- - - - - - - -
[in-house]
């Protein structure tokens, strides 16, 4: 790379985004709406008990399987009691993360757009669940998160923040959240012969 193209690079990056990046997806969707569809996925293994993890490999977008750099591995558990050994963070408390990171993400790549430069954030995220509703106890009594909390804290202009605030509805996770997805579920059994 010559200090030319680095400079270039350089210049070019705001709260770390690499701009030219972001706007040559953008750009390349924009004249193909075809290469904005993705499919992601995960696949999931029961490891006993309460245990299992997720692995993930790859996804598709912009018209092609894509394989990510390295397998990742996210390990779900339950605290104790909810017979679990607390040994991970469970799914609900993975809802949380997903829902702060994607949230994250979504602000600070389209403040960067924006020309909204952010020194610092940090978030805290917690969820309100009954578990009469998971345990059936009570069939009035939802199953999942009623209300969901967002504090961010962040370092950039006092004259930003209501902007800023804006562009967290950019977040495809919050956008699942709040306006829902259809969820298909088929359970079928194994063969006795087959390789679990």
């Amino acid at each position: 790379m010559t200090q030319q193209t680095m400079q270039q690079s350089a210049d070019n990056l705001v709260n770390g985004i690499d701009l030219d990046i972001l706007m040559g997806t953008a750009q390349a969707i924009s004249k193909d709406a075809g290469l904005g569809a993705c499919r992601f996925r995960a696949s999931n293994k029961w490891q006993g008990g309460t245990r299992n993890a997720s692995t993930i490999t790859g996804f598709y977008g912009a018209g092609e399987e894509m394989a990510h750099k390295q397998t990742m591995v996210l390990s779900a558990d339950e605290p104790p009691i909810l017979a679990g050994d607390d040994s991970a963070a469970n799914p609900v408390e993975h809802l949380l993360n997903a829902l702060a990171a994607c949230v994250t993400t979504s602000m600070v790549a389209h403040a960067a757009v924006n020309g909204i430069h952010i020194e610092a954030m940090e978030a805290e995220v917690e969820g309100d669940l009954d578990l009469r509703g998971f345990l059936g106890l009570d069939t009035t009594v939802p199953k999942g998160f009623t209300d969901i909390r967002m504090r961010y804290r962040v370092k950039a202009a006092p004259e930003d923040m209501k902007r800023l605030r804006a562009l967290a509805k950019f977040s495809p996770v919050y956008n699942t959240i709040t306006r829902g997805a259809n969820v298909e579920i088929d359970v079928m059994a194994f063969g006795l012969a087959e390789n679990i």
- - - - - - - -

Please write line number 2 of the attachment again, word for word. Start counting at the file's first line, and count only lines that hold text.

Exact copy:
């Protein structure tokens, strides 16, 4: 790379985004709406008990399987009691993360757009669940998160923040959240012969 193209690079990056990046997806969707569809996925293994993890490999977008750099591995558990050994963070408390990171993400790549430069954030995220509703106890009594909390804290202009605030509805996770997805579920059994 010559200090030319680095400079270039350089210049070019705001709260770390690499701009030219972001706007040559953008750009390349924009004249193909075809290469904005993705499919992601995960696949999931029961490891006993309460245990299992997720692995993930790859996804598709912009018209092609894509394989990510390295397998990742996210390990779900339950605290104790909810017979679990607390040994991970469970799914609900993975809802949380997903829902702060994607949230994250979504602000600070389209403040960067924006020309909204952010020194610092940090978030805290917690969820309100009954578990009469998971345990059936009570069939009035939802199953999942009623209300969901967002504090961010962040370092950039006092004259930003209501902007800023804006562009967290950019977040495809919050956008699942709040306006829902259809969820298909088929359970079928194994063969006795087959390789679990």